Today I want to give you a brief overview of some of the current recommended nutritional guidelines for vegans and vegetarians.
I try to keep on top of the science and current issues regarding any health concerns that vegans need to be aware of and as such I want to offer you a thumbnail view of what you should be thinking about as you adopt a vegan diet or as you grow in your vegan lifestyle.
If you want to read more about some of the health concerns about veganism I encourage you to read my blog posts about the proper nutrition for vegetarians and vegans as well as the one on the best vegetarian and vegan food pyramids to follow.
We’ll start at the macro level which is the amount of calories that vegans and vegetarians need to eat. This post is also going to be exclusively focused at the nutritional guidelines for adult vegans. Tomorrow I’ll write one about the nutritional guidelines for vegan children and infants.
So, how many calories do vegans need? Good question. Thankfully the Institutes of Medicine did a report back in 2002 to answer this very question. Not much has changed since then and I believe this guide to be valid still.
For sedentary men aged 19 – 30 the calorie requirements are estimated at 2,400
For sedentary men aged 31 – 50 estimated calorie requirements are 2,200
For sedentary men aged 51+ estimated calorie requirements are 2,000
You can add about 10% to the above figures if you are moderately active which means you work out strenuously at least 3 times a week for around an hour. And you can add 20% to the above numbers if you are very active which means you work out strenuously 5+ times a week for around an hour or more at a time.
These figures would be what is needed for most men both vegan and non-vegan.
For sedentary women aged 19 – 30 the calorie requirements are estimated at 2,000
For sedentary women aged 31 – 50 estimated calorie requirements are 1,800
For sedentary women aged 51+ estimated calorie requirements are 1,600
Again, you may add 10% or 20% to the above numbers depending on your activity level.
These are averages and your needs might be a little different. Especially if you are learning how to be vegan and lose weight.
This same report suggests that adults should get around 0.8 grams of protein per kilogram of body weight. This works out to about 10% of your calories from protein or put another way, you can easily just aim for 1 gram of protein per kilogram of your body to make it easier.
So a 120 pound (54kg) women needs 54 grams of protein per day or slightly less. A 175 pound (79kg) man needs 79 grams or just under of protein per day. This is easy to obtain on a whole foods plant based varied vegan diet if you are eating enough calories.
The bulk of your calories should come from carbohydrates. At least 45% of calories should be carbohydrates and if you’re vegan you’re likely getting around 60% or so which is great. Fat should be limited at 35% or less.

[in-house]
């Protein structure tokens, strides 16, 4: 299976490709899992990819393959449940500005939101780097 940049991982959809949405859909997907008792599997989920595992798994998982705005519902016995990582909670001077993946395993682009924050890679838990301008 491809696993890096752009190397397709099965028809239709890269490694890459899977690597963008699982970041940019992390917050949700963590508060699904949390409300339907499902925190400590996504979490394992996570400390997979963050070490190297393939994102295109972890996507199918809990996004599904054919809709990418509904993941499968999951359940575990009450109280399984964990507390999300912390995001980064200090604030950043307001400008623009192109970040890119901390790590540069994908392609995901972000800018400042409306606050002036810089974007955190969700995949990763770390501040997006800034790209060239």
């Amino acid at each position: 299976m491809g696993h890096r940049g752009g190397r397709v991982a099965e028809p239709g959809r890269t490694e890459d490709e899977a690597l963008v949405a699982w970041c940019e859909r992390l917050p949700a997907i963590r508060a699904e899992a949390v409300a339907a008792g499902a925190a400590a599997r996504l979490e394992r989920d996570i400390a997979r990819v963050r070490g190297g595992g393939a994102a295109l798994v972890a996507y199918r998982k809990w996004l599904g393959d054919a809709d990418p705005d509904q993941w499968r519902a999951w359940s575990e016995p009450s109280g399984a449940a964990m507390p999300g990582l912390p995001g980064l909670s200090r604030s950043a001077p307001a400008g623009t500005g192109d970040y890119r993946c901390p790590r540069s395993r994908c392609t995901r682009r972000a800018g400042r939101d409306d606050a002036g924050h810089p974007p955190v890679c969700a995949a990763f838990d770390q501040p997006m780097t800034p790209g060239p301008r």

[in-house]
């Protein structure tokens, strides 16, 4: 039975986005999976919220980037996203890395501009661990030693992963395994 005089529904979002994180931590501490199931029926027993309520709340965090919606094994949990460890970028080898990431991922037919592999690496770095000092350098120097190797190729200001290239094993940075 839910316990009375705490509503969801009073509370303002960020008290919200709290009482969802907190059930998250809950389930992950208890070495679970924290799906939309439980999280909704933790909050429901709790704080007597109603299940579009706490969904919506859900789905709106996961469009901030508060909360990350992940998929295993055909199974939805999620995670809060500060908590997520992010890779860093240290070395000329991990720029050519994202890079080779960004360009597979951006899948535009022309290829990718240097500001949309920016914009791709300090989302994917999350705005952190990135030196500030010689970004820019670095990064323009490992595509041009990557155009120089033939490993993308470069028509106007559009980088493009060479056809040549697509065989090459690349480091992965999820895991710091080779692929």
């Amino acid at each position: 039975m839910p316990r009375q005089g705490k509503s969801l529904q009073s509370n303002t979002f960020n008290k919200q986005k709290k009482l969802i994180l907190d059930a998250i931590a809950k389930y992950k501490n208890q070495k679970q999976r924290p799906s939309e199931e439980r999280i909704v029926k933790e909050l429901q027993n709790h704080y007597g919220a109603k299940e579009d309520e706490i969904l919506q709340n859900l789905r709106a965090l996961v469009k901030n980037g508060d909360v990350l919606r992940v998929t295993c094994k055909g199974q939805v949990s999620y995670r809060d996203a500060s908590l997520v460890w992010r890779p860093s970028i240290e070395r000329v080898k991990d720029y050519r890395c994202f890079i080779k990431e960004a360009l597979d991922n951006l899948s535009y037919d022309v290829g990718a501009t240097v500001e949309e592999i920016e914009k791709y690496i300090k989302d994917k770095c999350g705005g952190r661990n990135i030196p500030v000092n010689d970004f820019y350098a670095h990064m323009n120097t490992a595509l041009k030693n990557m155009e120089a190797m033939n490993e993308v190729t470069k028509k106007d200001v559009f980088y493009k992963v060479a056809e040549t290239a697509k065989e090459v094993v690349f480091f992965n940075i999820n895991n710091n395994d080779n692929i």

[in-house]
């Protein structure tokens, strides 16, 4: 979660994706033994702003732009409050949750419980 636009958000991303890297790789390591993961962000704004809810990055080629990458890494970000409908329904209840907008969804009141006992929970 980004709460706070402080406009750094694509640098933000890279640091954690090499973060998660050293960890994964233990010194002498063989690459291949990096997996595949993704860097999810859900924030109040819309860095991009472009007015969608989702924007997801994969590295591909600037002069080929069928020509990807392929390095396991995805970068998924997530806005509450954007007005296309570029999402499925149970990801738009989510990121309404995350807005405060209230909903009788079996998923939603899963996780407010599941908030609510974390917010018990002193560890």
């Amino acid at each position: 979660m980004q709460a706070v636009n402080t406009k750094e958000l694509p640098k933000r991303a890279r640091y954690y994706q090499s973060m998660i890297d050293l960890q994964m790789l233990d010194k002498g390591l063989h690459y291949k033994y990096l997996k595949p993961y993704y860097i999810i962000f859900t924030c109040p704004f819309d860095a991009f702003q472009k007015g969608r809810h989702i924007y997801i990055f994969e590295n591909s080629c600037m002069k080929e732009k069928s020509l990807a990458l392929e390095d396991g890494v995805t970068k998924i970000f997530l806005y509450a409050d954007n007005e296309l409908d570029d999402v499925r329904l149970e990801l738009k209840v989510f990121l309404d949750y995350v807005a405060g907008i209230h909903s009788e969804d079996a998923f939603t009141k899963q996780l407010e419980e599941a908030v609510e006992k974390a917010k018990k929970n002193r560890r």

However, it is recommended that vegans get 1% to 2% of their fat in the form of omega 3s which are flaxseed, tofu, walnuts, greens etc. Addtionally, it is not a bad idea to supplement with vegan DHA and EPA which come from algae. Aim for 200mg or more.
Vegan men need 38 grams of fiber or more and vegan women should aim for 25 grams or more.
The only other nutritional concerns for vegan men and women are for vitamin B12, vitamin D, iodine and calcium. Women might need to have their iron levels checked periodically especially while they are still menstruating.
A daily supplement of 250mcg of vitamin B12 is recommended or a weekly dose of 2,500mcg of vitamin B12 as cyanocobalamin or methylcobalamin is recommended for both vegetarians and vegans. In fact anyone would do well to ensure an adequate supply of this critical vitamin.
For vitamin D it is recommended that we in the Northern Hemisphere supplement with 2,000IU year round if we don’t get out much in the summer or from around February to November depending on where you live.
If your salt is not iodized you might need to supplement with iodine at a 150mcg level per day. Hijiki/hiziki and kelp should be avoided. The former because it contains high levels of arsenic and the latter because it has too much iodine. With iodine supplementation it is recommended you seek your doctors advice first as you don’t want to take too much.
You should obtain most of your calcium from green leafy plants and fortified soy or plant milks. If you need to supplement you should take your calcium separately in order to get 600 or more milligrams in your supplement.
Other than that, you should try and get your vitamins and minerals from plants. However if you prefer to take a multivitamin as insurance you should take one with iron if you are female and without iron if you are male.